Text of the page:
Fewer weekly supermarket trips

Back in the good old days, when it seemed as if the Celtic Tiger would roar forever, most affluent Irish families got into the car and headed off to the nearest outlet of one of the major supermarket chains and filled up the boot with enough groceries to last them for at least the following week.

Not anymore. Over the past five years more than quarter-of-a-million workers have lost their jobs, while even those who have hung on to their jobs have seen their disposable incomes ravaged by rising taxes and wage cuts. Consumer confidence has been further battered by the fact that several hundred thousand homeowners are stuck in negative equity, where the amount outstanding on their mortgage exceeds the value of their home.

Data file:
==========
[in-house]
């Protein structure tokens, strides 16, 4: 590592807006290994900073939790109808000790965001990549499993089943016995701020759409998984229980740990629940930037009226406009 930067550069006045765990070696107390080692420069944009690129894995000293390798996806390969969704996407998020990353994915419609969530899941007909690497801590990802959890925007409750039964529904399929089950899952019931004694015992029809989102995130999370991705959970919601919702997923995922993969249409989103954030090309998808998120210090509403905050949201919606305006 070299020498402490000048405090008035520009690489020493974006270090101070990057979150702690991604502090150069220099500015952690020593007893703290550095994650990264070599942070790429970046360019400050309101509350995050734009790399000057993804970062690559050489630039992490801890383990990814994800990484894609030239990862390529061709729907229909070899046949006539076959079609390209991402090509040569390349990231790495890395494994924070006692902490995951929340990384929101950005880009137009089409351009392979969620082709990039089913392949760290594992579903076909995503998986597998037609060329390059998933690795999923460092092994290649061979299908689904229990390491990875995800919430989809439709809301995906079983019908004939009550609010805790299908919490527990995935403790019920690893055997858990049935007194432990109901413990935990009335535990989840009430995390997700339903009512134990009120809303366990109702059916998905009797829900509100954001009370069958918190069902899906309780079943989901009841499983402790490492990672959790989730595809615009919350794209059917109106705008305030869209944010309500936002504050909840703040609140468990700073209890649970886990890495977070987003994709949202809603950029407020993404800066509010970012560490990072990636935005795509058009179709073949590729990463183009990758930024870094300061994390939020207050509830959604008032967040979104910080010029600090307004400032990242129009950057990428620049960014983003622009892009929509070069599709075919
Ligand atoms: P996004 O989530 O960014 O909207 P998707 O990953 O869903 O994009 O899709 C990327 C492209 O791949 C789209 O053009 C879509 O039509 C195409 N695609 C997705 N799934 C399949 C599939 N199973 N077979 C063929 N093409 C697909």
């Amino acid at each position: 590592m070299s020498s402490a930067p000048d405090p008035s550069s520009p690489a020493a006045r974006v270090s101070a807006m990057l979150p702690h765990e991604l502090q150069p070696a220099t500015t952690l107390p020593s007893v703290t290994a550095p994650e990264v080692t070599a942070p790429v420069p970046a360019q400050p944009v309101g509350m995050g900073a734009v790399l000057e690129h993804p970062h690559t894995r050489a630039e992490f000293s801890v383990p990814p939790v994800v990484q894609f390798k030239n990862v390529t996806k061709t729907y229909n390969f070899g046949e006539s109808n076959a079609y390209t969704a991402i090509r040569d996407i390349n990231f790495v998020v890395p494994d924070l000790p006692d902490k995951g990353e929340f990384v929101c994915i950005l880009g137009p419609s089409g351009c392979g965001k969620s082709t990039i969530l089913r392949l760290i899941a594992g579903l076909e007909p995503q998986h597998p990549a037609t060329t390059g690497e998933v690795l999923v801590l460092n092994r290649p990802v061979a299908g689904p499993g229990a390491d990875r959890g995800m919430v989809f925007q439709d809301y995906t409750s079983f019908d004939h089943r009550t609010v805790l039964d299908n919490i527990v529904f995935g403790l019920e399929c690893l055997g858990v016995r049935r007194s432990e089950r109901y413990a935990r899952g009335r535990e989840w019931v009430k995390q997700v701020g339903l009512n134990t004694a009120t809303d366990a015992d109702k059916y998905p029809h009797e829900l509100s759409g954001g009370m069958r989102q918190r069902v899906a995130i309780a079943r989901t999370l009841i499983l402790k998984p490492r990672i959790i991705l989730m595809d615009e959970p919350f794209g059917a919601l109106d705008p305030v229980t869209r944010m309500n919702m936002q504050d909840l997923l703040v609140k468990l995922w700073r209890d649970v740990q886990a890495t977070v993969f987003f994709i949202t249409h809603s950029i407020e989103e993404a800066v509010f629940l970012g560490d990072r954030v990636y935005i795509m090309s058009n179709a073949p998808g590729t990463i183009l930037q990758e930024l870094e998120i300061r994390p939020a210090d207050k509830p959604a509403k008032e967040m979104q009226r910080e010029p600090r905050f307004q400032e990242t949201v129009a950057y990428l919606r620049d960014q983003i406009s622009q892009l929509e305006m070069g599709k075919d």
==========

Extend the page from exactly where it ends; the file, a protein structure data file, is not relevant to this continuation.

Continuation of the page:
Suddenly that weekly all-in trip to the supermarket makes a lot less sense.

Shopping little and often

Recent research published by Bord Bia shows that when it comes to their shopping habits, Irish consumers have become far more promiscuous in recent years. Instead of the single weekly shop of yore, we are now far more likely to divide our custom between different retailers.

The average Irish household made no fewer than 56.3 shopping trips in the 12 weeks to mid-March 2013, according to the Bord Bia research; that’s almost five trips per week. The average spend on each of these trips was €21.80. Little and often now seems to be the preferred method of grocery shopping for most Irish consumers.